Where will production go first?

In the UK super markets there are some very good whiskies available in Waitrose, Marks & Sparks, and Tescos,  But their stocks have been under tremendous pressure in the last six months.

Let’s face it – if you’re producing whisky in Scotland and a UK chain of supermarkets is screaming for stock, are you going to put all your hard-gotten bottles in a container and send them halfway around the world?  Or will you opt to fork-lift them on to a truck and driving them down the road to London?  Economically, really a no-brainer!

And with the US now tariff-free, there’s another place to try to recoup the estimated £500m the Trump years cost the Scottish whisky industry.

So, where is NZ in all this?  And what do we do now?

Local producers

There are suppliers closer to home and now is the time for New Zealand whisky distillers to take the initiative, get their product to market and build their brand awareness within NZ.

In no particular order, there is Cardrona in Central Otago, Thomson Whisky, Canterbury’s Divergence, Kiwi Spirit in Takaka and the Reefton Distilling Co currently claiming to produce whisky.  And I don’t believe that is an exhaustive list!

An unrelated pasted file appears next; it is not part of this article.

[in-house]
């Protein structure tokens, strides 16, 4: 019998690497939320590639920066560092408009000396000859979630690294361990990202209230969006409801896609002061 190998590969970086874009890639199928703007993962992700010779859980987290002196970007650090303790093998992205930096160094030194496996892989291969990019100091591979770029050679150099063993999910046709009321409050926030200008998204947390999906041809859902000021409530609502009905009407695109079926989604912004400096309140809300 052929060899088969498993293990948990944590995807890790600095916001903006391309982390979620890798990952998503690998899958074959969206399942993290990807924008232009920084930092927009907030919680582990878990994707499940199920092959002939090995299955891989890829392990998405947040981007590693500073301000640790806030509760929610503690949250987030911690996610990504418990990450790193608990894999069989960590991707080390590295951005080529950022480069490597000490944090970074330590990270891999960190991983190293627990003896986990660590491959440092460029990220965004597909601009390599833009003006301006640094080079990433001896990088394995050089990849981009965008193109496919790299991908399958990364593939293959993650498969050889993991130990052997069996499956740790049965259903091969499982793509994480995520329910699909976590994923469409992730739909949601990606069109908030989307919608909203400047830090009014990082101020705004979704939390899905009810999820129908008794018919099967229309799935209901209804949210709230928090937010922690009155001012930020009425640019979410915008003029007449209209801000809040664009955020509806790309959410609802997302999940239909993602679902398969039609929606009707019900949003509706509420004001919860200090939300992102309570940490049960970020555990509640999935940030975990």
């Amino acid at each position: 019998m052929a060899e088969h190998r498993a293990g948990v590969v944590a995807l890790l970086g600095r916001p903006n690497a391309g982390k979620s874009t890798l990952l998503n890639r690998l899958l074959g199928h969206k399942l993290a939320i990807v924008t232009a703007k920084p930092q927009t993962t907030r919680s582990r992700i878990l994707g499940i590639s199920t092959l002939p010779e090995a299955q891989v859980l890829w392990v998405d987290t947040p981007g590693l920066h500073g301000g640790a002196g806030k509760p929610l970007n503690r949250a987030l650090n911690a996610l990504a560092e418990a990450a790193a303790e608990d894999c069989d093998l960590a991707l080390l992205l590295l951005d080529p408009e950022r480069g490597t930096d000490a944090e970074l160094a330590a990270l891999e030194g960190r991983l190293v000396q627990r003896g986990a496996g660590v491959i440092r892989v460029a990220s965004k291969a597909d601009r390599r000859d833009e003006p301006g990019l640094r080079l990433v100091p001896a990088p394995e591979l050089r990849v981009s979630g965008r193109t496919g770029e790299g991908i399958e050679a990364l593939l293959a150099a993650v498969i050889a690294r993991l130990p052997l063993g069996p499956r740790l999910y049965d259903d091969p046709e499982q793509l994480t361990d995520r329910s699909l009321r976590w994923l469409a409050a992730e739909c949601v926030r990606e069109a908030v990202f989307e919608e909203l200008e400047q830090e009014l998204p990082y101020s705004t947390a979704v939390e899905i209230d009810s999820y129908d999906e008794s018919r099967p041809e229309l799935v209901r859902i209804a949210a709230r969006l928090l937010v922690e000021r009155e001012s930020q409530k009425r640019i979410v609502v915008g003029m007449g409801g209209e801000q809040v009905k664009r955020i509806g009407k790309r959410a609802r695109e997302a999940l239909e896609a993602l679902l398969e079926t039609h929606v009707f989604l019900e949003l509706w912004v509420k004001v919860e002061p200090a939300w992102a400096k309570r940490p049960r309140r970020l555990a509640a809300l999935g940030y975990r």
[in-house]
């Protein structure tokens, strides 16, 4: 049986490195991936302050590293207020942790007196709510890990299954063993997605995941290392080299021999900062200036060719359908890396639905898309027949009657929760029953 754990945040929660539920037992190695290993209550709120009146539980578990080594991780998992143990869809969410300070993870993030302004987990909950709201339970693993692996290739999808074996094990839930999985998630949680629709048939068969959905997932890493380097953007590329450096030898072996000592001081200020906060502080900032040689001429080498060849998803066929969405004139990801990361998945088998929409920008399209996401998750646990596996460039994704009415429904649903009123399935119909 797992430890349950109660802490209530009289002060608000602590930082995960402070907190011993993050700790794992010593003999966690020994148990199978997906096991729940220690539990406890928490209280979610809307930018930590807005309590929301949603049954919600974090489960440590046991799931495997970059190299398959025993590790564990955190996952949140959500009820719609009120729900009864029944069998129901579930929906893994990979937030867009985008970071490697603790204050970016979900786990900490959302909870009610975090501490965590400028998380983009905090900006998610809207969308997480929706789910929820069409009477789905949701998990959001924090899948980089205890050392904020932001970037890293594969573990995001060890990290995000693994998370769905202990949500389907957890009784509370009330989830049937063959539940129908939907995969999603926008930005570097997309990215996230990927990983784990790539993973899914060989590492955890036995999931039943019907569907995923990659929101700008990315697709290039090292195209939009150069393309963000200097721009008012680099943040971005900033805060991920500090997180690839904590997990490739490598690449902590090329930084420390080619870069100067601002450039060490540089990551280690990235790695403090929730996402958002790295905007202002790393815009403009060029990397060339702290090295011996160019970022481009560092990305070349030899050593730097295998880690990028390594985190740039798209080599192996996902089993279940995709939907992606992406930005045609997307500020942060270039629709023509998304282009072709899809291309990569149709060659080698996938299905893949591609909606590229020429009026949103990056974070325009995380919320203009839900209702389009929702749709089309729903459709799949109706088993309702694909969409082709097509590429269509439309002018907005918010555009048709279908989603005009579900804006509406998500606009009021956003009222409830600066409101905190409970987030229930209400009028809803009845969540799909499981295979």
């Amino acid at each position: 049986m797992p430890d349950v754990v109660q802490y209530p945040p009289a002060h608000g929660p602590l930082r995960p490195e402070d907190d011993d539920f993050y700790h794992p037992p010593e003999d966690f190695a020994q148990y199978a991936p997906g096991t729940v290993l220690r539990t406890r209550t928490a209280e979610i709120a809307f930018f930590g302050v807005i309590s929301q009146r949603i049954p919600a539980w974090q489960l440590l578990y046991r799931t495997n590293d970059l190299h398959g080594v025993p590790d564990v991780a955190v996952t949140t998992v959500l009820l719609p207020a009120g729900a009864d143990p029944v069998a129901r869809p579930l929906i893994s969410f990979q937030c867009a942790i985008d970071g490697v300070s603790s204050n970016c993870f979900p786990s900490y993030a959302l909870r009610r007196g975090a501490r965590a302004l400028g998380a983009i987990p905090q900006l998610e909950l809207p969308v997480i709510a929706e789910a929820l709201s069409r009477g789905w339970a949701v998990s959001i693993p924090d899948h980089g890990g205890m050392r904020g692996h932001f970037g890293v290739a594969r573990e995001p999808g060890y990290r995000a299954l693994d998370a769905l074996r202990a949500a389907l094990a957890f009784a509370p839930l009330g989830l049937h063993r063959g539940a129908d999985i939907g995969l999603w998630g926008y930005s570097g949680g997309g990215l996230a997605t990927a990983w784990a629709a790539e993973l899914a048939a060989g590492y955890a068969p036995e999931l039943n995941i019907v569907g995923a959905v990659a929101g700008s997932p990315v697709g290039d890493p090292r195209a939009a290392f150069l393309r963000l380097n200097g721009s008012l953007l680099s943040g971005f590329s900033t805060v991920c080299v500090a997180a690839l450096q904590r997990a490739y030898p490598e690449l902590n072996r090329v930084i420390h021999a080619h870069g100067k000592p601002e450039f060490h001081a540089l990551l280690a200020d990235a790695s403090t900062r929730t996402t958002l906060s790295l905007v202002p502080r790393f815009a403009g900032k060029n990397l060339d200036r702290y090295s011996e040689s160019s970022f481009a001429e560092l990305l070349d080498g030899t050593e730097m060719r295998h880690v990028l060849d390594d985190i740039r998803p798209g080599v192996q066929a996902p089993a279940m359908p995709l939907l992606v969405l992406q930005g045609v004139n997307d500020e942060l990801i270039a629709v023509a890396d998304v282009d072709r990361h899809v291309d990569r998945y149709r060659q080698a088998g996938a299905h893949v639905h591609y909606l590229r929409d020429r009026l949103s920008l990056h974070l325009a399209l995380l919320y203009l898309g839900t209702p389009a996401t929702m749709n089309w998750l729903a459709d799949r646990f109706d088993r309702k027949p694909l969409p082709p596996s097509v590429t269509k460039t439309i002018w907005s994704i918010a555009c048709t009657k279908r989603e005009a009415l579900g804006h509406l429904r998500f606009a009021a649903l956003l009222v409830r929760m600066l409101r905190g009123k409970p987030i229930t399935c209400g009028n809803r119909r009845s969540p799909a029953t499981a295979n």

Other recent local output has come from Stoke Distilling Co in Nelson.

There are some seriously nice drops of whisky emerging from NZ’s West Island

And there is opportunity, too, for some Australian distillers to help.

Fannys Bay maturing room

Aussies may have issues with rugby and cricket skills, but there are some seriously nice drops of whisky emerging from NZ’s West Island – Lark, Fannys Bay, Nant and any one of the other 30-odd Tasmanian operators just for starters.

How about Starward Australian whisky?  They have just released some new expressions and are backed by Diageo as the distillery showed promise.  Judging by what I have tried they aren’t wrong: a particularly interesting offer is their Two-Fold double grain bottling or a batch-numbered Single Malt called Fortis at 50%.

The next year or two might well be very exciting in the New Zealand whisky world!